Iran signs $5-billion deal with France’s Total and Chinese oil company to develop natural gas field

An Iranian laborer walks the platform of an oil facility on Khark Island on March 12.
An Iranian laborer walks the platform of an oil facility on Khark Island on March 12.
(Atta Kenare / AFP/Getty Images)

Iran on Monday signed a $5-billion agreement with France’s Total SA and a Chinese oil company to develop its massive offshore natural gas field, the first such deal with foreign companies since the landmark 2015 nuclear deal with world powers.

Officials in Tehran signed the agreement, which will see the firms develop a portion of the massive South Pars offshore field that Iran shares with Qatar.

Total has a 50.1% share in the deal. The state-owned China National Petroleum Corp. has 30% stake, and Iran’s Petropars has 19.9%.


The deal includes 30 wells and two production units.

Officials anticipate the deal will see gas production increase to nearly 600 million cubic meters from the current 540 million cubic meters.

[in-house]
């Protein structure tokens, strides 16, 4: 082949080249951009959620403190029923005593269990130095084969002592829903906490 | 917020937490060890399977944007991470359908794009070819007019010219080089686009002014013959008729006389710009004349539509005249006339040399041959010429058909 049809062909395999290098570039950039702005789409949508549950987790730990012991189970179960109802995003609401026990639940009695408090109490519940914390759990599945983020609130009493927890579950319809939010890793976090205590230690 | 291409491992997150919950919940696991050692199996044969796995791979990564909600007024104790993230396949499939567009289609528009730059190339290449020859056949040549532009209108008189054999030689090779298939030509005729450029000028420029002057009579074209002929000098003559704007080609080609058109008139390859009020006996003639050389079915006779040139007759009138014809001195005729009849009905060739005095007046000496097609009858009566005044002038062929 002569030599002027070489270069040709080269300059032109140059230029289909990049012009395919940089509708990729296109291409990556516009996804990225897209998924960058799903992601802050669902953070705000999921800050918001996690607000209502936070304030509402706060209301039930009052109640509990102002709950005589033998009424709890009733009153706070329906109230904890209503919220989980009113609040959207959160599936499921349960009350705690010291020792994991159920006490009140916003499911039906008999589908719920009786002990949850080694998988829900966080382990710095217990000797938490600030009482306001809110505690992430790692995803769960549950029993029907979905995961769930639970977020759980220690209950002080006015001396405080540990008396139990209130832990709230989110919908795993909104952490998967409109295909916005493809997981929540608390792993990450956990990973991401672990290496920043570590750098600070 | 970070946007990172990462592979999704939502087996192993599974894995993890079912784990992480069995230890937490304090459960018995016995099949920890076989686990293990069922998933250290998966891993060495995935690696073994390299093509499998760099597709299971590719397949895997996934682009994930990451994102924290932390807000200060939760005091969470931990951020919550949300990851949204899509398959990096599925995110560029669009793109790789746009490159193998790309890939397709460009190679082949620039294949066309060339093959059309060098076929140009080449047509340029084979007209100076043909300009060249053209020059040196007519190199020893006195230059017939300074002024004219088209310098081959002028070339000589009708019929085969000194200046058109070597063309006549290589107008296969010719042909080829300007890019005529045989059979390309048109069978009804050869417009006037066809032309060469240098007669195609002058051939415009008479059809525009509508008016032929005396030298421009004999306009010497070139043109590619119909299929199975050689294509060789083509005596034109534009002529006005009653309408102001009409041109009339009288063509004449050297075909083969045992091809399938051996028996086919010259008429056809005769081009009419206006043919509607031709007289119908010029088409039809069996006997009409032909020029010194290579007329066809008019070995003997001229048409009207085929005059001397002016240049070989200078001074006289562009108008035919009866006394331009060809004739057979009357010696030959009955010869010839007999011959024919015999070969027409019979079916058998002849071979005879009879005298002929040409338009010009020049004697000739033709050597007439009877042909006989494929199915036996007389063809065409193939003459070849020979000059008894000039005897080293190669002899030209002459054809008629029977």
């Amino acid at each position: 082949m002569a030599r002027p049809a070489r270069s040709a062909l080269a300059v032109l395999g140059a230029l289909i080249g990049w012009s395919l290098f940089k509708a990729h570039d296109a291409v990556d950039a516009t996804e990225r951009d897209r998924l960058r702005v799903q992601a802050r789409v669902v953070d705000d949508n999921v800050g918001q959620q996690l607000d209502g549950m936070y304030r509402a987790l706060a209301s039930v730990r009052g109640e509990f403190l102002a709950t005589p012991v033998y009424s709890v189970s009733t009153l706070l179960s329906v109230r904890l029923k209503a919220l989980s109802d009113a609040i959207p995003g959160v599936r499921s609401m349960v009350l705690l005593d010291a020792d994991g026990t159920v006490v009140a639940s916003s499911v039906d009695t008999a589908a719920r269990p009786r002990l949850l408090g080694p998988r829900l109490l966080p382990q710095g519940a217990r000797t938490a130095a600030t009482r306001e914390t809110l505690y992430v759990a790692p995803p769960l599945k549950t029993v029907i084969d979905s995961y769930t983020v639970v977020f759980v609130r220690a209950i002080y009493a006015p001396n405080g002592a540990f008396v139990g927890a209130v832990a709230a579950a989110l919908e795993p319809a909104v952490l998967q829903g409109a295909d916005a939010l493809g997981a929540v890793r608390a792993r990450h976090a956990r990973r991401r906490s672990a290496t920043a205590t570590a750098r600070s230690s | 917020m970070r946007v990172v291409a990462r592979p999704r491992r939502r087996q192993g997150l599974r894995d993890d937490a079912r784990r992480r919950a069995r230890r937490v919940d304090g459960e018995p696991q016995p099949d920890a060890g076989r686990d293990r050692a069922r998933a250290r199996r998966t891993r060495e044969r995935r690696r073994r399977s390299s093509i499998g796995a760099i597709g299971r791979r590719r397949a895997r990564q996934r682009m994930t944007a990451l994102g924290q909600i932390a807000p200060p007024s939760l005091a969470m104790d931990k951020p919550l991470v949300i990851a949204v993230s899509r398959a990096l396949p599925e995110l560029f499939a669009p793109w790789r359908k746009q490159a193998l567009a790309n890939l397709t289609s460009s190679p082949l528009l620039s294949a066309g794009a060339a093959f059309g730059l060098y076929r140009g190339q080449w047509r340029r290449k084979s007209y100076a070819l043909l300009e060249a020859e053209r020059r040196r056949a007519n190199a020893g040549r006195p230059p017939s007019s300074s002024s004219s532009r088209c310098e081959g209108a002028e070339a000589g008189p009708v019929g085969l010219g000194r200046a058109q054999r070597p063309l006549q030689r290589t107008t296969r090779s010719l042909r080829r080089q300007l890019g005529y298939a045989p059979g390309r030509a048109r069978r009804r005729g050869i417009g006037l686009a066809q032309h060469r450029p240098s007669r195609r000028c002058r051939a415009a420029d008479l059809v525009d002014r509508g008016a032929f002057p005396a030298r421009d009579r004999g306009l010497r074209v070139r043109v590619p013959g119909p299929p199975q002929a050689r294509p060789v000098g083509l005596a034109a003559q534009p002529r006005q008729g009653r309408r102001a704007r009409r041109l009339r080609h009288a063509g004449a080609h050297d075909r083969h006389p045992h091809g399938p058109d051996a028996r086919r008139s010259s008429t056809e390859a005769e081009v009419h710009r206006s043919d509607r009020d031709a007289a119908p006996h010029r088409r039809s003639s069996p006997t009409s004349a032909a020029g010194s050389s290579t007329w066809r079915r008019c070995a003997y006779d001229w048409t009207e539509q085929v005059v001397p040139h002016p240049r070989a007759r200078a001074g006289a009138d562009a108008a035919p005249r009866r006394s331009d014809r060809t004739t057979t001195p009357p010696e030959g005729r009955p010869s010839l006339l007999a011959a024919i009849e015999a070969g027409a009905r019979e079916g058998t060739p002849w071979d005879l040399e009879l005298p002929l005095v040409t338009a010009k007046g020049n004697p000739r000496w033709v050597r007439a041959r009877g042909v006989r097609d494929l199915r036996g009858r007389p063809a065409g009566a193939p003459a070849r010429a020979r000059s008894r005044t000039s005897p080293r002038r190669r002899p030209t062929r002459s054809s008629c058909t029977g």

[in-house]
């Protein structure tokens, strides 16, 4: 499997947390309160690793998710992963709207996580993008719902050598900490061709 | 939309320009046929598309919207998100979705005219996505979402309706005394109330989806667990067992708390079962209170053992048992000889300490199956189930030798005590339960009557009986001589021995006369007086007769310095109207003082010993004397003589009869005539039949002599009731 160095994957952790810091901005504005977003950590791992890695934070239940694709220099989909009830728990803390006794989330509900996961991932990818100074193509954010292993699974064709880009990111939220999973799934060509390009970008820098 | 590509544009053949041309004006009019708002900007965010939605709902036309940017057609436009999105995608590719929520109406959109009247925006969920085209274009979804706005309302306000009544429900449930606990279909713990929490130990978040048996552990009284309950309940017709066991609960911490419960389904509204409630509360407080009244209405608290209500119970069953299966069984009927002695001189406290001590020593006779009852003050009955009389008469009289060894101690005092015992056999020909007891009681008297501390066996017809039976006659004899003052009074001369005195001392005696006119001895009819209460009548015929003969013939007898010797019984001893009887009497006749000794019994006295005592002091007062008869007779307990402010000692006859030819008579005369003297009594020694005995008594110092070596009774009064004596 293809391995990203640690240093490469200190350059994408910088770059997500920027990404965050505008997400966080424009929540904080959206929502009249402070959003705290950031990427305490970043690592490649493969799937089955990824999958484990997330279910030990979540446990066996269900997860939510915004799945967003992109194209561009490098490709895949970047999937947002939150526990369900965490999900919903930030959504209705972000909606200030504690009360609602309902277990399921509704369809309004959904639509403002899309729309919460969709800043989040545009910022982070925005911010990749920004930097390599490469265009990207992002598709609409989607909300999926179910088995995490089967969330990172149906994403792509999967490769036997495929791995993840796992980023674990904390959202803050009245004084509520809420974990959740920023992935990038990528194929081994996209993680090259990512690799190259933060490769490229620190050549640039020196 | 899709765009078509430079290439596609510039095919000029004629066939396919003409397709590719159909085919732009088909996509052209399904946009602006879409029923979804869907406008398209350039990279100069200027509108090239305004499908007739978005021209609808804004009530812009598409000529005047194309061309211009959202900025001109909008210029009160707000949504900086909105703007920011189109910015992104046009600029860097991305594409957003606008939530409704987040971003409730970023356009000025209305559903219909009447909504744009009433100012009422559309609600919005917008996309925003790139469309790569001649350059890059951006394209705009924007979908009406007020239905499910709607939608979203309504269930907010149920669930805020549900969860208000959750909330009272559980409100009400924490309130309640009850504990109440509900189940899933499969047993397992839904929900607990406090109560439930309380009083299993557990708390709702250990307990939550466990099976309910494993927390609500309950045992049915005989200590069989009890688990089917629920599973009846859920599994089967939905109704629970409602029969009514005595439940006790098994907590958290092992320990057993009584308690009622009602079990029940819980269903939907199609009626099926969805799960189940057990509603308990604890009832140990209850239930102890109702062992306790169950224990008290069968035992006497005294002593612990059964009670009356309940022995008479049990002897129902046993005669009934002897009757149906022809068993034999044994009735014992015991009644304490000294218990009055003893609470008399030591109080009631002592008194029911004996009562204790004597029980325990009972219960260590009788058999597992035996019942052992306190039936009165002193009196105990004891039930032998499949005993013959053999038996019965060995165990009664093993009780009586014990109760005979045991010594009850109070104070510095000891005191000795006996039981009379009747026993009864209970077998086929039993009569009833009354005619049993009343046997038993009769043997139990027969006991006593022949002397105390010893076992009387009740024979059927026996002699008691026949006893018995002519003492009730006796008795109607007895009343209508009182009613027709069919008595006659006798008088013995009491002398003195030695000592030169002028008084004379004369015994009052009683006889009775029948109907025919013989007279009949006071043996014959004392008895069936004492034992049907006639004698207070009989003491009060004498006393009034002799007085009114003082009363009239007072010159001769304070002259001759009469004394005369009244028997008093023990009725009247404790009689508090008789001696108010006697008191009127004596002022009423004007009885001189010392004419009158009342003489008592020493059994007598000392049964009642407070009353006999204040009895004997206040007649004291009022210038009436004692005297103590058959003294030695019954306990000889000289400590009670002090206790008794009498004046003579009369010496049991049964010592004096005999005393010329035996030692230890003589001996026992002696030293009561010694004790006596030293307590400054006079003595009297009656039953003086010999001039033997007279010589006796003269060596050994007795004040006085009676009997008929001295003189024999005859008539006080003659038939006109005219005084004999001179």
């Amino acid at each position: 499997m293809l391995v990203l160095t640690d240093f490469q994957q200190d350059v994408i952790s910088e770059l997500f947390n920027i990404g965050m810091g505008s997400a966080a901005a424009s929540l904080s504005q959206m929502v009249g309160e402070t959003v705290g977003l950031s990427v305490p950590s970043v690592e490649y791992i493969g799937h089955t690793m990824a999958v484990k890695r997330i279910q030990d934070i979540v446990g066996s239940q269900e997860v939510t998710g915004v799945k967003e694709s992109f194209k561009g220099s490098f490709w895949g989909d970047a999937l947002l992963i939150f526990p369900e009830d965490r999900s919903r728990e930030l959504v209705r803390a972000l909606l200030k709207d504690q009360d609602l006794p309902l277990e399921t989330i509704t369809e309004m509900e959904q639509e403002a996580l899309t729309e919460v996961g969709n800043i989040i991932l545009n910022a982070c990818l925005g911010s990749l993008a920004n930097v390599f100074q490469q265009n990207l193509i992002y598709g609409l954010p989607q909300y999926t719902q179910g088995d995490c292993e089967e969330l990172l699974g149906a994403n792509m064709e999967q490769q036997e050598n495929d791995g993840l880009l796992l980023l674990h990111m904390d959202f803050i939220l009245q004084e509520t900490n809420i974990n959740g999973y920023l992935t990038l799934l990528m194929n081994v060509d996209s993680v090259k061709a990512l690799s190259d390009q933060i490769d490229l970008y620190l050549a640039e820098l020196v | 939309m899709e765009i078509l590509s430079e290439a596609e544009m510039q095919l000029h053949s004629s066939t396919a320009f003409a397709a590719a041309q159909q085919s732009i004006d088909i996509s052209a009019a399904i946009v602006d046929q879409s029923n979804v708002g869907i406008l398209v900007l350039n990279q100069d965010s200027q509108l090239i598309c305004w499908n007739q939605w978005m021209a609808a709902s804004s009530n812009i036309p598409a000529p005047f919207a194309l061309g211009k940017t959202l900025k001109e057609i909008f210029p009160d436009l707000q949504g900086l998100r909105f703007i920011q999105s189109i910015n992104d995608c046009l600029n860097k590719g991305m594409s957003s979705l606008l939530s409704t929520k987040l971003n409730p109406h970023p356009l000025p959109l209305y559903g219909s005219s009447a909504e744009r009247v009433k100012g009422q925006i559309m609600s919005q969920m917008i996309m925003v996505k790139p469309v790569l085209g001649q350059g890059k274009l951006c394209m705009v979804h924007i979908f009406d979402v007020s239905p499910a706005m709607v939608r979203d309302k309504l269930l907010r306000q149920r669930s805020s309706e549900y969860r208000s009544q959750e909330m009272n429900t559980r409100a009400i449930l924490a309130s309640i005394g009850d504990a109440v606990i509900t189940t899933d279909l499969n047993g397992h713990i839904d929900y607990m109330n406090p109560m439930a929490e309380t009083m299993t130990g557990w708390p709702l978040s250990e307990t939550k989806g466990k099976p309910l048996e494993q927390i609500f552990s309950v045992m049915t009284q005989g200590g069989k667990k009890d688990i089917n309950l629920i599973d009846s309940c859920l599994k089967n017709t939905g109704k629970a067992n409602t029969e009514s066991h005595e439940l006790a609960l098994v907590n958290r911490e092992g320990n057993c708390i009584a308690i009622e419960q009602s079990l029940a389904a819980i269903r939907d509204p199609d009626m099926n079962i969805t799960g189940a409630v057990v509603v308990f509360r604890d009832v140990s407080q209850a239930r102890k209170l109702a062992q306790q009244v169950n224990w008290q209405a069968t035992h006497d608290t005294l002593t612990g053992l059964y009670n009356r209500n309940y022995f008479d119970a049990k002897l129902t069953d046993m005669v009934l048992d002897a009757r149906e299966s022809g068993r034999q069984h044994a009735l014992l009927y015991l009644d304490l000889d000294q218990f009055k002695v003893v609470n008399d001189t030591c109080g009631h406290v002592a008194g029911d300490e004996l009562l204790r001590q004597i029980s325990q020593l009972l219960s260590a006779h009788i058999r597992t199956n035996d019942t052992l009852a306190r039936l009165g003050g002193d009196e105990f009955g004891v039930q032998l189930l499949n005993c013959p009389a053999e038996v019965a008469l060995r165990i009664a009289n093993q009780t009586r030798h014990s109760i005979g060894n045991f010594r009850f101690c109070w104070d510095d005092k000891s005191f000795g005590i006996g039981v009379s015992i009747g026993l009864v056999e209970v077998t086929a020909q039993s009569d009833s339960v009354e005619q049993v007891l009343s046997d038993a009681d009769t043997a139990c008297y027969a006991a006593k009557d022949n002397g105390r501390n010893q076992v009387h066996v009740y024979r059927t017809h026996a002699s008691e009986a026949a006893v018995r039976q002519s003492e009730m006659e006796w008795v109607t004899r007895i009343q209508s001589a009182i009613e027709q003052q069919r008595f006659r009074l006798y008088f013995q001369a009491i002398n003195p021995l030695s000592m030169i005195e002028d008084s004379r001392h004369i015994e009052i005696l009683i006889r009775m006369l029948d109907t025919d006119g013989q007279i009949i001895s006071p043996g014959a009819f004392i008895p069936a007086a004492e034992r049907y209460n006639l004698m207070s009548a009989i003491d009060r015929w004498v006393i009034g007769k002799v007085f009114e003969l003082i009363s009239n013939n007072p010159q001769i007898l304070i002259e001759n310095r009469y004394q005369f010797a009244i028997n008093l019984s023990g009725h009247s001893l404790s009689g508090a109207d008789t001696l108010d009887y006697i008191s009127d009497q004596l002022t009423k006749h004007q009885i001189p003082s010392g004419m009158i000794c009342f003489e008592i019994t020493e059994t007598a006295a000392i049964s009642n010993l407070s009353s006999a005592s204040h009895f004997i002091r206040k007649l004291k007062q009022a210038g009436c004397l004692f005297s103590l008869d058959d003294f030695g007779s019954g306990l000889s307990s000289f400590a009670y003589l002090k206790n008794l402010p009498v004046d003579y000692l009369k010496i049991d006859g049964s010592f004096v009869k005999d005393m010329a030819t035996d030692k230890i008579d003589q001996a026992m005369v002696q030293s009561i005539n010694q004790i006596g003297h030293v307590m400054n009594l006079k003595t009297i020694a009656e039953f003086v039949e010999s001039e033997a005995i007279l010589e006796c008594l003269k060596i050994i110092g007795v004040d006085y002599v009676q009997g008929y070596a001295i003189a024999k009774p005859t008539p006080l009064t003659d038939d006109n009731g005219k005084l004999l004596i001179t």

During the ceremony, Iranian Oil Minister Bijan Zanganeh congratulated all involved in the deal, saying it will lead to “more than $5 billion in foreign investments.”

Iran sits atop the world’s fourth-largest oil reserves and the second-biggest stores of natural gas. Since the nuclear deal, which saw Iran limiting its enrichment of uranium in exchange for economic sanctions being lifted, the country has quickly boosted its crude oil production and sold what it had in floating reserves. Monday’s deal will further boost its coffers and secure a new supply of natural gas for domestic consumption, beginning in 2021.

The 20-year contract also offers a vote of confidence for Iran in the business world, especially as President Trump has threatened to try and renegotiate the nuclear accord.

Total pulled out of Iran in 2006 as United Nations sanctions first took hold over fears Iran’s nuclear program would be used to build nuclear weapons. Tehran has maintained its program is only for peaceful purposes.

In the time since the nuclear deal, Iran has seen success in other business ventures. Boeing Co. and its European rival Airbus have signed billions of dollars in deals with Iran Air, all already approved by the U.S. Treasury.


Chicago-based Boeing also signed a $3-billion deal in April to sell 30 737 MAX aircraft to Iran’s Aseman Airlines, a firm owned by Iran’s civil service pension foundation. The Boeing sales represent the first major deals for an American company in Iran since the 1979 Islamic Revolution and U.S. Embassy takeover.